SA: … Vacation rentals in areas that command the most bookings would be hit with higher permit fees under a proposal being considered by one City Council member as a way to address the proliferation of illegal units on Oahu.
Honolulu City Councilwoman Kymberly Marcos Pine is considering requiring owners of vacation rentals to pay a fee based on a sliding scale, with the higher-value homes in oceanfront and other desirable locations paying more.
Pine, who heads the Council’s Committee on Business, Economic Development and Tourism, discussed the approach to Oahu’s vacation rental problem at a committee briefing last month titled “Balancing the Visitor Boom.” ….
read … Honolulu City Council panel discusses sliding fee scale for vacation rentals
Pali Closed: Kailua Businesses Complain About Lack of Tourists
HNN: … Gail Allen owns Island Treasures Art Gallery, one of the first businesses that opened in Kailua 35 years ago.
She sells the beautiful creations of local artisans, but she’s worried she may have to close up shop since sales are down 40 to 50 percent. The reason: Damaging rockslides shutdown the Pali Highway.
The thoroughfare has been shut down since the rockfalls in February and its packing a major punch to local businesses.
"I'm really worried. I've already called the landlord to ask for some kind of help. It's going to be difficult. I'm having a hard time. I might have to sell my house. It's tough," said Allen.
It’s tough for her and other businesses that rely on tourists who once flocked to Kailua….
read … Irony
Waikiki pavilions might be converted to deter homeless
SA: … residents and tourists are more inclined to hurry past the pavilions, which are often occupied by homeless people. There are regular complaints about people going to the bathroom on the grounds, getting drunk or high, fighting, swearing and panhandling….
The visibility of homelessness in the heart of Waikiki’s tourist epicenter improved some after the city banned sitting and lying on Waikiki sidewalks in 2014. However, these changes failed to completely solve the problems with the pavilions. The city’s anti-loitering law doesn’t extend to the pavilions or the grassy areas around them.
Police may clear pavilions of loiterers only between 2 and 5 a.m., when park closure laws are in effect.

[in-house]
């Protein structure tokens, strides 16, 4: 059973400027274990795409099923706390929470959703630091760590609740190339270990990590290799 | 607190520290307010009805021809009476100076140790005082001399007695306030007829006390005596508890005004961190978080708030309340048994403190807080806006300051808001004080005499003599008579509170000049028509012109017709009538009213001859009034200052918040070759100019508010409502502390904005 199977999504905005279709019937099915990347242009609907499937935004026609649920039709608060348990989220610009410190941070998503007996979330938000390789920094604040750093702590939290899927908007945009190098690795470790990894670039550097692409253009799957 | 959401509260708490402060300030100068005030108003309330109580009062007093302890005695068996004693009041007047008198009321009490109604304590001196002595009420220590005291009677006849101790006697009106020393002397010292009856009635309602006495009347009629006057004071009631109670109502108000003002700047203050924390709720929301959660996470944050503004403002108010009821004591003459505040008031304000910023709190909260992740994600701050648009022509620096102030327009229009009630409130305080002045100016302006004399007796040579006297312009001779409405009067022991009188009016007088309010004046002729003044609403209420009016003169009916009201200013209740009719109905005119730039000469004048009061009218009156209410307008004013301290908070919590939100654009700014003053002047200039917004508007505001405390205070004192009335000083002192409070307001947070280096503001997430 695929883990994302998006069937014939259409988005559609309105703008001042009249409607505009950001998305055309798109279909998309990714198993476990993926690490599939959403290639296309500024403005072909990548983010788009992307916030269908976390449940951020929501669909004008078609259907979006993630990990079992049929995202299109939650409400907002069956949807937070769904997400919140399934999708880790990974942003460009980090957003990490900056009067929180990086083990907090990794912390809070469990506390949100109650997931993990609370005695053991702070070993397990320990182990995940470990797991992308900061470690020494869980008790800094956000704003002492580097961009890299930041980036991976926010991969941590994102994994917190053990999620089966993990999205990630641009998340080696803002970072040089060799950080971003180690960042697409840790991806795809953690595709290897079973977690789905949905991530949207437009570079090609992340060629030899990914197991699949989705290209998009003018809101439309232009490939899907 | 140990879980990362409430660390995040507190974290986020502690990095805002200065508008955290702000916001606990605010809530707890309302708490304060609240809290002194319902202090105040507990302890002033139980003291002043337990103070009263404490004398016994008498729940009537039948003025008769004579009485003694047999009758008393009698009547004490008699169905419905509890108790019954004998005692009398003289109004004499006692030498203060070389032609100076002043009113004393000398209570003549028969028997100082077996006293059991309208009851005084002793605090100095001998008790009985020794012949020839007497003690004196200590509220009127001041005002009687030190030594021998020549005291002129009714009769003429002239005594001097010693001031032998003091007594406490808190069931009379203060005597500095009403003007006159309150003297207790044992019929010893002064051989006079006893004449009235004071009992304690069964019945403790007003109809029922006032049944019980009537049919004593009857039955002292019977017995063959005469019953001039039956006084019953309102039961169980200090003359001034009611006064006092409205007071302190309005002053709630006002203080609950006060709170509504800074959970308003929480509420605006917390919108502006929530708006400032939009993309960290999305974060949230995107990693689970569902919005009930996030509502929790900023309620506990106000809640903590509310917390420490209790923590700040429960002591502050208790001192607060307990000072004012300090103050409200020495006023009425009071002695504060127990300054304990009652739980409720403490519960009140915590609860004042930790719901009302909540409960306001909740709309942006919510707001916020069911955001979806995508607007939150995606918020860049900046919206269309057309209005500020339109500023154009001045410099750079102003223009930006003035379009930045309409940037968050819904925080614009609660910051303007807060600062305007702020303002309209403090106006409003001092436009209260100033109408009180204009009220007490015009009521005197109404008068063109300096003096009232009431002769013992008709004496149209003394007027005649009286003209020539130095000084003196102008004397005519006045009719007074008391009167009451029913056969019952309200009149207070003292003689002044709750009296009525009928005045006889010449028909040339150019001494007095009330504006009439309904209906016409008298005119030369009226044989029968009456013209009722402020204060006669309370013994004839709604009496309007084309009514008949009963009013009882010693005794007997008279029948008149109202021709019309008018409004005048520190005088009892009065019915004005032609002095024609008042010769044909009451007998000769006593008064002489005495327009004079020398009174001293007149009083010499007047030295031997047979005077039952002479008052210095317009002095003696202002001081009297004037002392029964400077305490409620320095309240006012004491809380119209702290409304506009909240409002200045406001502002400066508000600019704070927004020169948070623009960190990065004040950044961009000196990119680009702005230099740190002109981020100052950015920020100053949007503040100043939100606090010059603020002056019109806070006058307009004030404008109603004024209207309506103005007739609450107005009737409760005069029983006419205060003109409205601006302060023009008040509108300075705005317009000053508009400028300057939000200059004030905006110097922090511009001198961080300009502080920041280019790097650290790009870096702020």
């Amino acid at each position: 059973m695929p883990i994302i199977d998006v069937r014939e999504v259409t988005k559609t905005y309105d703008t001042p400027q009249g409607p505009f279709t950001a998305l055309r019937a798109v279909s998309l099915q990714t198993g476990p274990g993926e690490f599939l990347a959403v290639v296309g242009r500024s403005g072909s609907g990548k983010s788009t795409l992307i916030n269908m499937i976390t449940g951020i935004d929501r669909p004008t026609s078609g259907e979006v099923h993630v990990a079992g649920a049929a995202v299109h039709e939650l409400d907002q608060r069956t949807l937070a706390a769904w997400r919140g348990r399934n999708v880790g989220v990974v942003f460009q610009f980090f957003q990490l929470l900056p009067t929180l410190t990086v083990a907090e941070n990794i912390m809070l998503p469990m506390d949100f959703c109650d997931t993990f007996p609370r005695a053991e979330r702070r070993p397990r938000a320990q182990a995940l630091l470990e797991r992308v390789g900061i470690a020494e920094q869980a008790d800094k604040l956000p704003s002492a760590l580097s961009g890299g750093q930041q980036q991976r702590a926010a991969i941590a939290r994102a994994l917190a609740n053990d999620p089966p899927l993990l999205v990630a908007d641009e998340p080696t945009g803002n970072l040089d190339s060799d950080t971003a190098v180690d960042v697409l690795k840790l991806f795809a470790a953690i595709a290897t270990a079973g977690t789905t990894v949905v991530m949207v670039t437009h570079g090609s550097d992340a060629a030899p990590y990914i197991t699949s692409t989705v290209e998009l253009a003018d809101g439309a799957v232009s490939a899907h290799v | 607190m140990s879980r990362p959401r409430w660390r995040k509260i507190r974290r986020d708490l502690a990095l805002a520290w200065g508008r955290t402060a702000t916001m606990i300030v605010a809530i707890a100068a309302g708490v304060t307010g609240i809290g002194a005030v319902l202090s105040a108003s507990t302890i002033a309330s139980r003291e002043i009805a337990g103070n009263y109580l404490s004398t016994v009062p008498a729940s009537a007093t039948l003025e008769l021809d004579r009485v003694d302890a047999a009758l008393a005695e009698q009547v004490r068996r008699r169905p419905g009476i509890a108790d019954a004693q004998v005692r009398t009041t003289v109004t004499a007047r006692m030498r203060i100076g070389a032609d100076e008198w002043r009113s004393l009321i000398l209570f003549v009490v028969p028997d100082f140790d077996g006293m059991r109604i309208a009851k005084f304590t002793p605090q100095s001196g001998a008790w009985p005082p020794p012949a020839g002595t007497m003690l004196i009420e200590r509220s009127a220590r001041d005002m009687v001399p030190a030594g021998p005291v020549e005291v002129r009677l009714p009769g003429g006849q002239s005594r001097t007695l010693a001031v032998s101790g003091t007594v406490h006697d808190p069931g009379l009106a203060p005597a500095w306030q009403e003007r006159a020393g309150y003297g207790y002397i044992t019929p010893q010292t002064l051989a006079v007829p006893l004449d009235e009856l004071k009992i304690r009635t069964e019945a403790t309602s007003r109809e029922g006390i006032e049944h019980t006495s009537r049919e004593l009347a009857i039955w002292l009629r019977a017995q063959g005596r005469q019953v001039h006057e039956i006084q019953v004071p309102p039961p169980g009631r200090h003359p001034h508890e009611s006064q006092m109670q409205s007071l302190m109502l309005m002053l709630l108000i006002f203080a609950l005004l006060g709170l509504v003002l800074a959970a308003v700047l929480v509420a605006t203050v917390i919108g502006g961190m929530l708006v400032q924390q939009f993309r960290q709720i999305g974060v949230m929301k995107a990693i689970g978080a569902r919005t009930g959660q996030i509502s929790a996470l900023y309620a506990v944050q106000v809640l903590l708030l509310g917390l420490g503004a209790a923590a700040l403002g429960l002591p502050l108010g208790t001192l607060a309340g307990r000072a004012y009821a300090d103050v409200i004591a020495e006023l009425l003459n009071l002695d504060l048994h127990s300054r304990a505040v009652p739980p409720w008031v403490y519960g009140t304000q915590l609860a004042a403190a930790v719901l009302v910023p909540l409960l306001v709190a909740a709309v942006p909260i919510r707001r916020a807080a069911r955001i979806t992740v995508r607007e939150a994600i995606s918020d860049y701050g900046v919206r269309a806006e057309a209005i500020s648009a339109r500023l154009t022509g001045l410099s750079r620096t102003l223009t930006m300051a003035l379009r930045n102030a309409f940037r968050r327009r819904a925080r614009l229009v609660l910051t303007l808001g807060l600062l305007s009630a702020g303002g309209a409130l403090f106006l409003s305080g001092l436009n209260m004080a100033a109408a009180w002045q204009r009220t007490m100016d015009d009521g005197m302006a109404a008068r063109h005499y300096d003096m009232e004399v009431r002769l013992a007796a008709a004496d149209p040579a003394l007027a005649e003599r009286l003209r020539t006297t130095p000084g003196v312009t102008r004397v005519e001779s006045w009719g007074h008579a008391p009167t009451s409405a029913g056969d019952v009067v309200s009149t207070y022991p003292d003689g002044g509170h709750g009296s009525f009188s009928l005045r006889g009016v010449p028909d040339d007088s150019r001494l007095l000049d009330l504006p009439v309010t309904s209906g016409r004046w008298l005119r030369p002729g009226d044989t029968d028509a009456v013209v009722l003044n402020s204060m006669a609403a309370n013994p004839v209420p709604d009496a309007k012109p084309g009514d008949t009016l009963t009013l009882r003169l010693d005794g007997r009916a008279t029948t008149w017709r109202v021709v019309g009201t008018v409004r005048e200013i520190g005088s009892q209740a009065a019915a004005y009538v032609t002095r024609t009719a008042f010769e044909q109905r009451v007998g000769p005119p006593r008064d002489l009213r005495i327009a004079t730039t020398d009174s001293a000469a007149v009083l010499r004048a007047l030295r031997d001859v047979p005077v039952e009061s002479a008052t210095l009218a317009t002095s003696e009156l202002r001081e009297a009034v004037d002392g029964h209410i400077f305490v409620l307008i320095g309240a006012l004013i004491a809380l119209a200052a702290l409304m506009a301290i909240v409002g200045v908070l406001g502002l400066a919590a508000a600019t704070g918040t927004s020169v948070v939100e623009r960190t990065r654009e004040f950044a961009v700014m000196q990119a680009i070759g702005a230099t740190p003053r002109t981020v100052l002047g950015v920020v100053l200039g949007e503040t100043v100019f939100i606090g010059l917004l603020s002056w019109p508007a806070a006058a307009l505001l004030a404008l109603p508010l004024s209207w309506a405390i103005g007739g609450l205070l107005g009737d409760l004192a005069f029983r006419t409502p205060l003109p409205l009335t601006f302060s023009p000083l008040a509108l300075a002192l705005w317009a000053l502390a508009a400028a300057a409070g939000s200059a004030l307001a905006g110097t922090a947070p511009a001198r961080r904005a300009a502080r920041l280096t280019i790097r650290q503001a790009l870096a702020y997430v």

The situation at the pavilions has led Honolulu Mayor Kirk Caldwell to propose adding concessions to all four Waikiki pavilions. He noted the city’s 2017 decision to add a concession to Kuhio Beach public pavilion No. 1 transformed it from a daytime hangout for homeless into a beach eatery called the Kuhio Grill.
Caldwell said the city is working on writing a request for proposals to bring similar options to the remaining three pavilions….
Big Q: Do you support the city’s plan to add concessions to the Waikiki beachfront pavilions?
read … Waikiki pavilions might be converted to deter homeless
15 Years Later Seawater air-conditioning project for Honolulu buildings clears last major regulatory hurdles—Still has excuses for not starting construction
SA: … A really, really big plastic straw for sucking up sea water several miles off Kakaako might be ready for deployment next year as part of a system to air-condition 40 or so buildings mostly downtown.
The developer of the $250 million system recently obtained its last major regulatory approval for the project, first announced in 2004.
Honolulu Seawater Air Conditioning LLC reached an agreement earlier this year with the state Department of Land and Natural Resources on how to minimize and mitigate disruptions to coral and rock supporting marine life in the path of its planned 4.7-mile pipeline tapping 44-degree sea water from 1,755 feet below the ocean surface….
“All of the major permits that are needed for us to proceed have been secured,” said Eric Masutomi, Honolulu Seawater CEO.
The company still needs a few more customer commitments before it can access financing, but the city is expected to sign up municipal buildings by the end of this year or early next year so long-delayed construction can begin.
Construction, which includes the offshore pipeline, a central plant and distribution lines to buildings, is expected to take 18 to 20 months and be finished in 2022, Masutomi said….
read … Seawater air-conditioning project for Honolulu buildings clears last major regulatory hurdles
Proponents of new gun law say it will help police, protect owners; others say it’s obtrusive
HTH: … Hawaii County’s police chief said a recently enacted law — requiring gun owners to report a lost, stolen or destroyed firearm to county police within 24 hours of discovery of the loss — shouldn’t have been necessary.
“It basically requires somebody to file a theft report or lost property report regarding a firearm. That should go without having a law be there. A responsible gun owner should do that, regardless. We shouldn’t have to have a law that tells them to do it,” chief Paul Ferreira said Thursday….
The measure, House Bill 720, became Act 023 when Gov. David Ige signed it into law on April 24….
read … Proponents of new gun law say it will help police, protect owners; others say it’s obtrusive